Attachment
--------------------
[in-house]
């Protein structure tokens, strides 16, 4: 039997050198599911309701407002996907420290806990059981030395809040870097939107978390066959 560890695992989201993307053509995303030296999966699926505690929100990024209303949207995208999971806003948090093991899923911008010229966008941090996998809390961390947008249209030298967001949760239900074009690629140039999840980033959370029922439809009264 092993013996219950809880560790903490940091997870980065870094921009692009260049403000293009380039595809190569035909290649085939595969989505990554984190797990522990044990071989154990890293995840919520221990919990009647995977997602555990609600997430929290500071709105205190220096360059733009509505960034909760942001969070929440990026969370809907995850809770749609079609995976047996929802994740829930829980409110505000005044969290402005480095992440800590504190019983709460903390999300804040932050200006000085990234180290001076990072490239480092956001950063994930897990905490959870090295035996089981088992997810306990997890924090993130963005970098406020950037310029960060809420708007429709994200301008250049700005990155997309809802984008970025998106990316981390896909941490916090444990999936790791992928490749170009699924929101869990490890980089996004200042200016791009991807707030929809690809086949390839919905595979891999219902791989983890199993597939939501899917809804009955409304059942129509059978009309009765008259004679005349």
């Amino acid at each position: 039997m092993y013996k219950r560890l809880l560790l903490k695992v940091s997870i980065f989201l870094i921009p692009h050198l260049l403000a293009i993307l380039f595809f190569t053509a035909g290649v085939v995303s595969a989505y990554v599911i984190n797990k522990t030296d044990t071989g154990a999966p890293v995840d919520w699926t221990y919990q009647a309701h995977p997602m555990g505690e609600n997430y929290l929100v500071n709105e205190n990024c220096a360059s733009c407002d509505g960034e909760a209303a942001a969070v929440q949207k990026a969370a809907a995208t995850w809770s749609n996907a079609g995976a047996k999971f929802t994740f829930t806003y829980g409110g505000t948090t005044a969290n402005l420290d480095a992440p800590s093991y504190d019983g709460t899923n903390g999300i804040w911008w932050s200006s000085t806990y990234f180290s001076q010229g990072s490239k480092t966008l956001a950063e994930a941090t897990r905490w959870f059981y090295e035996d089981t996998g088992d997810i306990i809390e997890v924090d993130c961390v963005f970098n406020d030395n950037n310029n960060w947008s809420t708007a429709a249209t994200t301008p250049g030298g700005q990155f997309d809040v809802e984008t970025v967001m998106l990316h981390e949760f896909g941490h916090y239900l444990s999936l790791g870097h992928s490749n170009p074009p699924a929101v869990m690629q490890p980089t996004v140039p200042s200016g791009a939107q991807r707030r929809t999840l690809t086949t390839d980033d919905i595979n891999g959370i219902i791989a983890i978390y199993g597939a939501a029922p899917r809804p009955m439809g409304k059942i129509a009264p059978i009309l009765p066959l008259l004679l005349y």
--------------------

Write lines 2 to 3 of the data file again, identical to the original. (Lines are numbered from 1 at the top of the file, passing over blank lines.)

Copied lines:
């Protein structure tokens, strides 16, 4: 039997050198599911309701407002996907420290806990059981030395809040870097939107978390066959 560890695992989201993307053509995303030296999966699926505690929100990024209303949207995208999971806003948090093991899923911008010229966008941090996998809390961390947008249209030298967001949760239900074009690629140039999840980033959370029922439809009264 092993013996219950809880560790903490940091997870980065870094921009692009260049403000293009380039595809190569035909290649085939595969989505990554984190797990522990044990071989154990890293995840919520221990919990009647995977997602555990609600997430929290500071709105205190220096360059733009509505960034909760942001969070929440990026969370809907995850809770749609079609995976047996929802994740829930829980409110505000005044969290402005480095992440800590504190019983709460903390999300804040932050200006000085990234180290001076990072490239480092956001950063994930897990905490959870090295035996089981088992997810306990997890924090993130963005970098406020950037310029960060809420708007429709994200301008250049700005990155997309809802984008970025998106990316981390896909941490916090444990999936790791992928490749170009699924929101869990490890980089996004200042200016791009991807707030929809690809086949390839919905595979891999219902791989983890199993597939939501899917809804009955409304059942129509059978009309009765008259004679005349």
């Amino acid at each position: 039997m092993y013996k219950r560890l809880l560790l903490k695992v940091s997870i980065f989201l870094i921009p692009h050198l260049l403000a293009i993307l380039f595809f190569t053509a035909g290649v085939v995303s595969a989505y990554v599911i984190n797990k522990t030296d044990t071989g154990a999966p890293v995840d919520w699926t221990y919990q009647a309701h995977p997602m555990g505690e609600n997430y929290l929100v500071n709105e205190n990024c220096a360059s733009c407002d509505g960034e909760a209303a942001a969070v929440q949207k990026a969370a809907a995208t995850w809770s749609n996907a079609g995976a047996k999971f929802t994740f829930t806003y829980g409110g505000t948090t005044a969290n402005l420290d480095a992440p800590s093991y504190d019983g709460t899923n903390g999300i804040w911008w932050s200006s000085t806990y990234f180290s001076q010229g990072s490239k480092t966008l956001a950063e994930a941090t897990r905490w959870f059981y090295e035996d089981t996998g088992d997810i306990i809390e997890v924090d993130c961390v963005f970098n406020d030395n950037n310029n960060w947008s809420t708007a429709a249209t994200t301008p250049g030298g700005q990155f997309d809040v809802e984008t970025v967001m998106l990316h981390e949760f896909g941490h916090y239900l444990s999936l790791g870097h992928s490749n170009p074009p699924a929101v869990m690629q490890p980089t996004v140039p200042s200016g791009a939107q991807r707030r929809t999840l690809t086949t390839d980033d919905i595979n891999g959370i219902i791989a983890i978390y199993g597939a939501a029922p899917r809804p009955m439809g409304k059942i129509a009264p059978i009309l009765p066959l008259l004679l005349y």